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Discussion Starter · #1 ·
I don't know if I titled this thread correctly so please be gentle with me if its not correct as I'm delving into new ground for me...

If you were going to start 'playing' with an Olympic style recurve bow for shooting 3D, field and indoor(with zero previous experience with this style of bow) - prolly trying different sighting methods to see which you liked best, but more than likely would end up using sights or stringwalking,
what riser and limb combinations would you recommend? Other criteria is to keep the price down as much as possible but not to the point of only being a beginner type bow....

I'm considering trying this style of bow and need help....

Thanks!
 

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Sebastian flute 25" riser and limbs. I have the forged plus and its a nice riser for the money. I recently picked up some SF Ultimate Pro limbs and they are great for the price. There are better risers/limbs, but in my opinion nothing is better in their price range.
 

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Civil but Disobedient
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Best value and good quality, it is hard to beat Sebastian Flute. That is the premise behind the creation of the SF line.

There are other, lower cost, Olympic style bows. Limbs are easy. You can get an $80 or $90 set of SF Axioms, or Samick Privilege limbs. Riser is where you can go a lot of different directions. SF is great if it is in your price range. Some folks like the Cartel Fantom. I have seen a lot of those. I have not seen the Core. The Axiom Riser is the old KAP TREX (just as the Axiom limbs are the old KAP TREX limbs). It is 23 inches. Depending on your draw length, you might be better off with the 25 inch Fantom. Another option is the Hoyt Excel. It is low cost relative to Oly risers, but higher than the low end stuff, such as the Fantom and the Core.
 

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A nice used ILF rig can be a great way to go too...you can buy ALOT of bow used for $400.00



Dewayne
 

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markliep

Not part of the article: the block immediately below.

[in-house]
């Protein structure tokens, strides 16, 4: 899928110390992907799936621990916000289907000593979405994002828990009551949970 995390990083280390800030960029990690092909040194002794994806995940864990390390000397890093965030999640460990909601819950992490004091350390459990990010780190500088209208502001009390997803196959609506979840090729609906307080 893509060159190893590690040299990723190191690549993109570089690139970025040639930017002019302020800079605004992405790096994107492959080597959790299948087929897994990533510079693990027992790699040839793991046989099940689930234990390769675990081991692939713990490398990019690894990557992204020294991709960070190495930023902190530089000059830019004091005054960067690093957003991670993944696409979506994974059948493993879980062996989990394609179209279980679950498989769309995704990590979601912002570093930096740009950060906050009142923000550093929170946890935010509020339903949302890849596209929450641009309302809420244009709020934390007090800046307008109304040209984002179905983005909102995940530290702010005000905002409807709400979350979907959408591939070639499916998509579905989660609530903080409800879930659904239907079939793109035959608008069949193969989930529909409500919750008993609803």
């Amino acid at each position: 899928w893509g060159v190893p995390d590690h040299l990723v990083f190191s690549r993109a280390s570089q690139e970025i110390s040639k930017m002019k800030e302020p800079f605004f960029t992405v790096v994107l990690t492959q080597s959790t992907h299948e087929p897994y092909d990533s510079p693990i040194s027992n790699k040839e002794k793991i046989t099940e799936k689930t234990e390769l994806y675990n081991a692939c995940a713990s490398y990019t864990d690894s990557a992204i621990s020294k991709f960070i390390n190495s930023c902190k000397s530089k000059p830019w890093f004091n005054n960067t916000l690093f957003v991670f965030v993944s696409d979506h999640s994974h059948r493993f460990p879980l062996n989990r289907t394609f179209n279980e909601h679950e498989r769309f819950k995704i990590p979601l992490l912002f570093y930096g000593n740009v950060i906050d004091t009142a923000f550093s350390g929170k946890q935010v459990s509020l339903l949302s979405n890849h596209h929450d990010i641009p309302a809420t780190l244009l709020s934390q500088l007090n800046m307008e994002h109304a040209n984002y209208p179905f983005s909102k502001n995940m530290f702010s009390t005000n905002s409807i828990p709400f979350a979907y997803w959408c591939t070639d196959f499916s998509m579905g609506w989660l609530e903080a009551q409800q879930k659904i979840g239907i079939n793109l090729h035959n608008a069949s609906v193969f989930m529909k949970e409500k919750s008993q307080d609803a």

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Check out the FITA classifieds on archerytalk - it comes down to preferences but chances are you can't go too far wrong with either a Fantom or a Spark for a riser - probably better value than the Excel (but my preference is for a heavier riser anyway) - remember you also might want sights - x-spot decut or Avalon tech one are well rated cheaper recurve oly sights - good luck - M
 

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There was a thread on the Core riser on Archery Talk. You might want to read up on it there because at the time I read it the jury was still out on whether or not it was worth the money, even at that price. This may be one of those "You get what you pay for" situations.

Keep your eyes on the Trading Blanket and on the FITA classifieds for a great deal. You can always ask people here if it is a good deal.
 

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Nothing wrong with a Hoyt Excel riser. Good riser for the money and not that long. You can get it in 21 and 23" lenght. So if you want a bow for 3D and field, its a bit more maneuverable in the woods.
tj
 

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( Rob )
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There was a thread on the Core riser on Archery Talk. You might want to read up on it there because at the time I read it the jury was still out on whether or not it was worth the money, even at that price. This may be one of those "You get what you pay for" situations.
My first riser like this was a Samick Vision. The Core looks to be a carbon copy of it.. This limbs would not stay in alignment. The limb dovetails go past the indents on the riser. So they just move around.
 

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( Rob )
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Anyway Wally,
I bought a Hoyt Nexus used online for 280.00. You just have to play
the waiting game to get a decent deal. Recently, everyone is trying
to get 90 percent of what they paid for their gear when selling online.
It's getting like ebay and a bear grizzly...hehe
 

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Pete
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If you dont mind the unorthodox look of the Sprigarelly Revolution riser they are selling NEW for $267 US
at Alternative services.
 

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Welcome to our merry band. An Olympic style bow, especially a fairly modern one with the ILF (International Limb Fitting) system, (I shoot older non ILF ones) is a very good choice. The best way to get started in simple terms is to get a pretty good riser, on the used market if you can, and cheap limbs. You will likely go through several sets of limbs of various specs.

You don't need sights; it is more fun without them. And you don't need to string walk either. You can just point and shoot to start, and later learn gap aiming for the longer distances. That is what most archers do and that is the way most regular sport shooters do it.

Kindly keep us informed of about your journey. - lbg
 
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